</p> <p><strong>You served under four presidents and helped in the transition to the current administration. How would you assess the current economic agenda, which seeks to empower the private sector?</strong></p> <blockquote class="wp-block-quote"><p>Airport concessions began with the Dilma Rousseff administration, and continued under Michel Temer and now, with Jair Bolsonaro. They are not ideology-based, instead they are a pragmatic way to provide a public service with quality and efficiency, enabling investments. That&#8217;s the way forward for the airport sector, as well as other infrastructure areas. I have no doubt that private infrastructure management will be present, regardless of the political path Brazil takes in the future.</p></blockquote> <p><strong>But Brazil has earned a reputation as a country that is highly dependent on its government.</strong></p> <blockquote class="wp-block-quote"><p>Privatizations should be demystified. As a matter of fact, private control over infrastructure services is the rule, not the exception. It has been the case for centuries. Brazil&#8217;s first electricity supply was already private —it was owned by [Canadian power company] Light— and public transportation has always been privately provided, even back to the days of trams. It can work well, as long as a country provides legal predictability. And we have evolved a lot in that regard.</p></blockquote> <p><strong>What is the current situation of the airport industry?</strong></p> <blockquote class="wp-block-quote"><p>Undoubtedly, the quality of airports today is better than in the past. We used to have less than half the travelers we currently have. Imagine having the current amount of planes and people, but with the structures of the past, and the government being unable to invest … It can&#8217;t work.</p></blockquote> <p><strong>What is the next big-time project for investors?</strong></p> <blockquote class="wp-block-quote"><p>Congonhas Airport in São Paulo, and Santos Dumont Airport in Rio de Janeiro. They are some of the busiest in Brazil. But, once again, it all depends on the rules the government will decide for the auction—which we don&#8217;t know yet.</p></blockquote> <p><strong>Both the federal and the São Paulo state administrations have talked about stimulating the construction of regional airports. Are these good investments?</strong></p> <blockquote class="wp-block-quote"><p>Indeed they are. Regional airports can help correct a major flaw in the Brazilian system, which is the lack of regular regional flights for various reasons, often a lack of passengers. We need a way to develop regional aviation in Brazil, as this is a great opportunity for growing demand.</p></blockquote> <p><strong>What is the biggest problem faced by airport concessionaires in Brazil?</strong></p> <blockquote class="wp-block-quote"><p>The biggest problem is legal insecurity, and this is also true for all infrastructure sectors and other business activities. We had a problem in Rio de Janeiro with the registration of employees. Every time you hire an employee, a notary registration is required. But turnover is high, making this cost high, as each registration costs BRL 150. This is unnecessary. It&#8217;s something that can be done online at no cost.</p><p>It is only natural that a country such as ours, with a young, maturing economy, will suffer from changes in legislation and the interpretation of those laws.</p></blockquote> <p><strong>What about our tax system?</strong></p> <blockquote class="wp-block-quote"><p>The tax issue generates a lot of litigation. There is more than BRL 2 trillion in dispute around Brazil on account of tax cases. But airports have their own issue: with high investments, concessionaire&#8217;s end up accruing accounting losses, which are to be deducted soon after. But a number of legal restrictions prevent this deduction from taking place during the concession contract. The term ends and there is an accumulation of tax credit.</p></blockquote> <p><strong>What about contracts?</strong></p> <blockquote class="wp-block-quote"><p>Contracts are naturally complex and many issues that are not dealt with or that give rise to questions or conflicting interpretations are difficult to resolve. It has been about eight years since the beginning of the airport concession project; it is very recent. If we take the first and fifth round of contracts, for example, they have undergone very significant changes.</p><p>Previously, the grant was fixed and the demand and exchange rate risks were placed 100 percent on the concessionaire. Today, demand is variable and the risk is shared. It is evident that along the way this causes problems, but they are issues that we will have to face for the next 20 years.</p></blockquote> <p><strong>And the regulatory frameworks?</strong></p> <blockquote class="wp-block-quote"><p>The country launches a new regulation every day. They are often conflicting demands created by many different government agencies. There are new requirements and companies are forced to comply with them. There are also federative issues with <a href="">regulation</a>: for example, if a municipality wants to regulate on a particular issue, but then is told it does not have the jurisdiction, as it is a federal or state matter. This is a constant problem.</p></blockquote> <p><strong>Does the small number of airlines operating in the sector affect the efficiency of the network?</strong></p> <blockquote class="wp-block-quote"><p>Whether there are two companies or five companies, it does not affect our financial results, because what matters is the volume of travelers. But competition is always positive. We will always be in favor of healthy competition. However, it is not easy to operate air transport in Brazil, we have a history of airlines going out of business. The country is continental-sized, with large distances between cities and concentrated density of passengers.</p></blockquote> <p><strong>How does the creation of NAV Brazil [<a href="">a state-owned company set to absorb air traffic controlling duties</a>] influence the market? One of the reasons for its creation is that Infraero&#8217;s navigation sector, Infraero NAV, is nearly bankrupt. Is there any way to make this part of the business profitable?</strong></p> <blockquote class="wp-block-quote"><p>This is an administrative and financial issue of the government&#8217;s operational management. We have Decea, which operates some towers, and others are managed by Infraero. Some areas are profitable and others are not. Apparently, Infraero was left with more loss-making areas. The government chooses to create a company that will manage everything and the result will be positive from a financial and managerial point of view, because it allows for better coordination between the system&#8217;s actors.</p></blockquote> <p><strong>And what about prospects for the future?</strong></p> <blockquote class="wp-block-quote"><p>The sector is recovering well and we expect a 5 percent growth in passenger volume. This <a href="">holiday season</a>, movement is increasing and airports are full. Accompanying the economic cycle, when the economy grows 1 percent, the sector grows more. We had some difficulty with the bankruptcy of Avianca, but recovery has been good. <a href="">Latin America has 10-percent growth</a> in the sector, but when we are coming out of a five-year cycle without growth, 5 percent growth is very important.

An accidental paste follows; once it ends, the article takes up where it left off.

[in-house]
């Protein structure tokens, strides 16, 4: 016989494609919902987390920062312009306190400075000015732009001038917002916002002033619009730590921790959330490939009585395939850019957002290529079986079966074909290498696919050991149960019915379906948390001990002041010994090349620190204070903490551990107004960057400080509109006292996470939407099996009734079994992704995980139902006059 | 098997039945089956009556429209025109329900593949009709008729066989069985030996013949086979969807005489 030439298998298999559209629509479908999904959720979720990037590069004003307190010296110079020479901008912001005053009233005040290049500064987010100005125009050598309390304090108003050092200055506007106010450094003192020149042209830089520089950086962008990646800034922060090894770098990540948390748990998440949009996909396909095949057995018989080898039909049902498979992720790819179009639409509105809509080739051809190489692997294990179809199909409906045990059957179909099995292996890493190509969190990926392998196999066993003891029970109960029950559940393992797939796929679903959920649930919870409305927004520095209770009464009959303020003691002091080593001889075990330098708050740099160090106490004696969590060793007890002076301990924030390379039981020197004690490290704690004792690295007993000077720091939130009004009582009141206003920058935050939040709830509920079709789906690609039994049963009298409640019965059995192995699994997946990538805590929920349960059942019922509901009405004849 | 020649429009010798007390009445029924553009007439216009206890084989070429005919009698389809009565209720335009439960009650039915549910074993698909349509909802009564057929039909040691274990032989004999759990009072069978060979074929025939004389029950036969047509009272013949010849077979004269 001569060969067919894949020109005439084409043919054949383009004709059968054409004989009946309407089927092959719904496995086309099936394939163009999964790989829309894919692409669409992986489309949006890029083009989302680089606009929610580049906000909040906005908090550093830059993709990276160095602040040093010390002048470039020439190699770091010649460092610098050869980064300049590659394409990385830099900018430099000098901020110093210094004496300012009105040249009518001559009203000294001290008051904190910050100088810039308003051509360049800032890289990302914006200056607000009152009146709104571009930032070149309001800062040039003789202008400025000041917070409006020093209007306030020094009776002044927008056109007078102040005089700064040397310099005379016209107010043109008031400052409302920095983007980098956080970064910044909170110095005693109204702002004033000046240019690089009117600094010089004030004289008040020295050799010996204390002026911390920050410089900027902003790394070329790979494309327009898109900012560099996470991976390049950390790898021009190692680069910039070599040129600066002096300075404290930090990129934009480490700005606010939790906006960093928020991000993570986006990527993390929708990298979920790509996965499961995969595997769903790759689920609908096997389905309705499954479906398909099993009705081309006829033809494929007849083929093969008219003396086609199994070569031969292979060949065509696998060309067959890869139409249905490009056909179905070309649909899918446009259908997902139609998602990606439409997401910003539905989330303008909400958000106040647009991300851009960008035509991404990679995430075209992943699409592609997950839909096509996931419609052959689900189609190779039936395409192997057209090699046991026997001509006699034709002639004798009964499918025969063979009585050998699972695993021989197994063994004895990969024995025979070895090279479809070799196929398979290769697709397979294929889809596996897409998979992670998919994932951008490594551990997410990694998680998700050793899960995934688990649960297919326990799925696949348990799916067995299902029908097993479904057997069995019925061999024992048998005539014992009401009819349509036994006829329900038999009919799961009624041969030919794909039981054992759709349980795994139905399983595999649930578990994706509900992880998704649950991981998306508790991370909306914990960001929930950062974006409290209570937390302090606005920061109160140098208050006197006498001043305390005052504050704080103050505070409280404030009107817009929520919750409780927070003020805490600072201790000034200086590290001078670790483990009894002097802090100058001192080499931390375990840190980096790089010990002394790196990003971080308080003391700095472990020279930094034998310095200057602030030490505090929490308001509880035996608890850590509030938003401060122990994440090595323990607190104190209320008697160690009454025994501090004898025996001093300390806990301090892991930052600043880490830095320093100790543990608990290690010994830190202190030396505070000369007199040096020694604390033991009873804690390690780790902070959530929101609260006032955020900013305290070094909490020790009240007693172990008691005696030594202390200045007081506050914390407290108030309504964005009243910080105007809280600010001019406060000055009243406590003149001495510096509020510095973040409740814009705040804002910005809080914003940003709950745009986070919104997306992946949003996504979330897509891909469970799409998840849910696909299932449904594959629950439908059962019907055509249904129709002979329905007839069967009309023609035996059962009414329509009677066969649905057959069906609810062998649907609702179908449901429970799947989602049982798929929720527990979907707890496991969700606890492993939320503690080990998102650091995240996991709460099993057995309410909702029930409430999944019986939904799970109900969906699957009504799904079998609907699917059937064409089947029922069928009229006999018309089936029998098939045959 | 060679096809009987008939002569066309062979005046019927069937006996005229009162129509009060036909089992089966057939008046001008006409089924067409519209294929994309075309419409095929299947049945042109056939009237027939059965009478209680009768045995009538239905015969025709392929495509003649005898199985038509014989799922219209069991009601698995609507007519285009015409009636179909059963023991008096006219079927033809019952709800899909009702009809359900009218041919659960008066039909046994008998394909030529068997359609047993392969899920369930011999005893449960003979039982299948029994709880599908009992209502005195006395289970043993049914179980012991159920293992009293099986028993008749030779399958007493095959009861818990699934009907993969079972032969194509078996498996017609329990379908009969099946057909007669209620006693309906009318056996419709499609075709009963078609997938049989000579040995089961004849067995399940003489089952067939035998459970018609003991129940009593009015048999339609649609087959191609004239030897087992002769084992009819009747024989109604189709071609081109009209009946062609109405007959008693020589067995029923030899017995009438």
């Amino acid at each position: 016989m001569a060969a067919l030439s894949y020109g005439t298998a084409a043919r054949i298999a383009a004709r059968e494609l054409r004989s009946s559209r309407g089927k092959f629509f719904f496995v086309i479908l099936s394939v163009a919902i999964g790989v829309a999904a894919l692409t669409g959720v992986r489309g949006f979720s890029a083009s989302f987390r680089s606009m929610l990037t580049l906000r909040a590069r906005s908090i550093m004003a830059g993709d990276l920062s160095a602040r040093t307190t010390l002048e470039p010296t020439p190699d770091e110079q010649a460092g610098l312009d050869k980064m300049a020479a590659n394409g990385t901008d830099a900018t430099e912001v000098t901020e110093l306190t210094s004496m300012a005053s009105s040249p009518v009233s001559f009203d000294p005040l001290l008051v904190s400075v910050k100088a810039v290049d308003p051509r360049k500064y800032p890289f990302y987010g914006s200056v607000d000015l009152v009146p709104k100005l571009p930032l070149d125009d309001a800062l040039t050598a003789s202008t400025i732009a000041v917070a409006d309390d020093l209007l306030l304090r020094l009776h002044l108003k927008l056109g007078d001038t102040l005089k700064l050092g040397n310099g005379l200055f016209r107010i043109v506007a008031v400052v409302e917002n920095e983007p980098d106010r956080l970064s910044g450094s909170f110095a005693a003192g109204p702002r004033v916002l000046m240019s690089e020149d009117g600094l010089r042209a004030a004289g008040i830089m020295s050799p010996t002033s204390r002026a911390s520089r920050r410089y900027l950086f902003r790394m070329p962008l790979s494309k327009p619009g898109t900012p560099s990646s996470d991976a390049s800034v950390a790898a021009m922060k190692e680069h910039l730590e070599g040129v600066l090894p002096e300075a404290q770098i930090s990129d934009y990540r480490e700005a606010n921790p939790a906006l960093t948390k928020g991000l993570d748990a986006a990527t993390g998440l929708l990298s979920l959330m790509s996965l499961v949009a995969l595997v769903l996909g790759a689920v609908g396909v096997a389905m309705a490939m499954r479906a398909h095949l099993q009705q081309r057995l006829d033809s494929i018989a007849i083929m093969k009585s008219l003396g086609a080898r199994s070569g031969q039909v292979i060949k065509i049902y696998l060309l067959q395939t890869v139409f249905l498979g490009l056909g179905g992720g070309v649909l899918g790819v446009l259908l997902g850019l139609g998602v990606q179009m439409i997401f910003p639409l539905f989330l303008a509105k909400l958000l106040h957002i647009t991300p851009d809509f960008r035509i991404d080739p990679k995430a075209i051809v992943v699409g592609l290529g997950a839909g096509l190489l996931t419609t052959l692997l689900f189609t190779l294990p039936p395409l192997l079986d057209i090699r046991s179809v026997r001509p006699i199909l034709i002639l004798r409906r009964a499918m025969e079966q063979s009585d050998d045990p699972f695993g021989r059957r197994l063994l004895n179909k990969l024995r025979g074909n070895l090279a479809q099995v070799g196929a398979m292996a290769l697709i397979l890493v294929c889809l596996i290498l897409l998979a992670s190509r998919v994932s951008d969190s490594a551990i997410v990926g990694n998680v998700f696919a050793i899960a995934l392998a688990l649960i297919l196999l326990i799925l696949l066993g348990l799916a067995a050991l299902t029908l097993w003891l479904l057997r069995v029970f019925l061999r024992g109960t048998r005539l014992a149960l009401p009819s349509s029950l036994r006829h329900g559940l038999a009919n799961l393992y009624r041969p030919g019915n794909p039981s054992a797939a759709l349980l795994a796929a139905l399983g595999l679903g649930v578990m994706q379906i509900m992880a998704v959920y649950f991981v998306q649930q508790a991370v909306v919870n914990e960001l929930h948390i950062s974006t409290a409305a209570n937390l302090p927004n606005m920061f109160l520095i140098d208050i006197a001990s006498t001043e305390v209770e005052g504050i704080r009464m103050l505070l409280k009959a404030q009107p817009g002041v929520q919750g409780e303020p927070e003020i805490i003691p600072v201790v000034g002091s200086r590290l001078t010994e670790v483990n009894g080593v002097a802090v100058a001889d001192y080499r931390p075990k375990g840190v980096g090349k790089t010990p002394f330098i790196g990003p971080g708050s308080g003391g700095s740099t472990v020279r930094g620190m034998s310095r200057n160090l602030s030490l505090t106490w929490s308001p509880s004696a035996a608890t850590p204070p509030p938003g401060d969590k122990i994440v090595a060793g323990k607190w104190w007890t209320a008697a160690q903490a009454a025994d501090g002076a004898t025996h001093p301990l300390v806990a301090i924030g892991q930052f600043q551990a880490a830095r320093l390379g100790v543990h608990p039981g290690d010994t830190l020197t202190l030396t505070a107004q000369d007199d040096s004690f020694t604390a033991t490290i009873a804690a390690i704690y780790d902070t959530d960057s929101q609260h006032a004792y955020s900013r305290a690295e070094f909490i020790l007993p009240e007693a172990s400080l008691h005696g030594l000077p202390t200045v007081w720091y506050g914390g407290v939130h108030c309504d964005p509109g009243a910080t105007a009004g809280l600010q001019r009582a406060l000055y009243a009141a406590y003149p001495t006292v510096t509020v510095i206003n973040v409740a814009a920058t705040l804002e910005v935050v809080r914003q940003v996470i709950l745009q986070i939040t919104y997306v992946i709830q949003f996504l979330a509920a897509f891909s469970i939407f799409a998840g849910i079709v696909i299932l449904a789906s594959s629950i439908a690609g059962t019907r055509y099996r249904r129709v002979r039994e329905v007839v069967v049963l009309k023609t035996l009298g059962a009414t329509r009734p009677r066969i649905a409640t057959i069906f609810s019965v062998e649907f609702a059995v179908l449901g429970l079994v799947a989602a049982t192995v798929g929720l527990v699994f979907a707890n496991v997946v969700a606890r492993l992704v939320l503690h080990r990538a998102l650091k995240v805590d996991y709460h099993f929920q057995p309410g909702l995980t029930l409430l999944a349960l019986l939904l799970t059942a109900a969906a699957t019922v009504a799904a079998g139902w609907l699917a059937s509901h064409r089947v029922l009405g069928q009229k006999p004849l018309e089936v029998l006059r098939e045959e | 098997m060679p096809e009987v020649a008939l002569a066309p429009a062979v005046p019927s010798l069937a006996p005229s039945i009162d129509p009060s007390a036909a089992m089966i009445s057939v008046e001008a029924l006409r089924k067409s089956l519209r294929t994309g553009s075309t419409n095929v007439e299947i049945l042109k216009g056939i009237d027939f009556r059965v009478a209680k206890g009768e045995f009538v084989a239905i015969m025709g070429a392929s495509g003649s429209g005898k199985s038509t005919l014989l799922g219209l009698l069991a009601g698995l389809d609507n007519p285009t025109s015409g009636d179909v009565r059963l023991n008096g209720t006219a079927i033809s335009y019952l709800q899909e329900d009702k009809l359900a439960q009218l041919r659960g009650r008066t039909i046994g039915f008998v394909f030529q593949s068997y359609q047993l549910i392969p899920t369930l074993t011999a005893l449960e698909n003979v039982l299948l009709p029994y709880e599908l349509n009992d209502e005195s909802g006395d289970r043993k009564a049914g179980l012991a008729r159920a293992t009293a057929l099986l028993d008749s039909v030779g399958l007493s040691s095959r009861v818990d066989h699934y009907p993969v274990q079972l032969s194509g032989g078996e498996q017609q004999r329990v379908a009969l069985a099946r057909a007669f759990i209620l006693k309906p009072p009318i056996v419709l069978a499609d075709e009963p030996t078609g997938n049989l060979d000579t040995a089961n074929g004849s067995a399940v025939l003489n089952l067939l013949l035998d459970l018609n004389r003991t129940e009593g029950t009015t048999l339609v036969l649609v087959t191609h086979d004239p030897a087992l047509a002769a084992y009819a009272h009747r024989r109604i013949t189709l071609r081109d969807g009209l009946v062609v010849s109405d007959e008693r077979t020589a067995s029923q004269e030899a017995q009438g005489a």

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Brenno Grillo

Brenno has worked as a journalist since 2012, specializing in coverage related to law and the justice system. He has worked for O Estado de S. Paulo, Portal Brasil, ConJur, and has experience in political campaigns.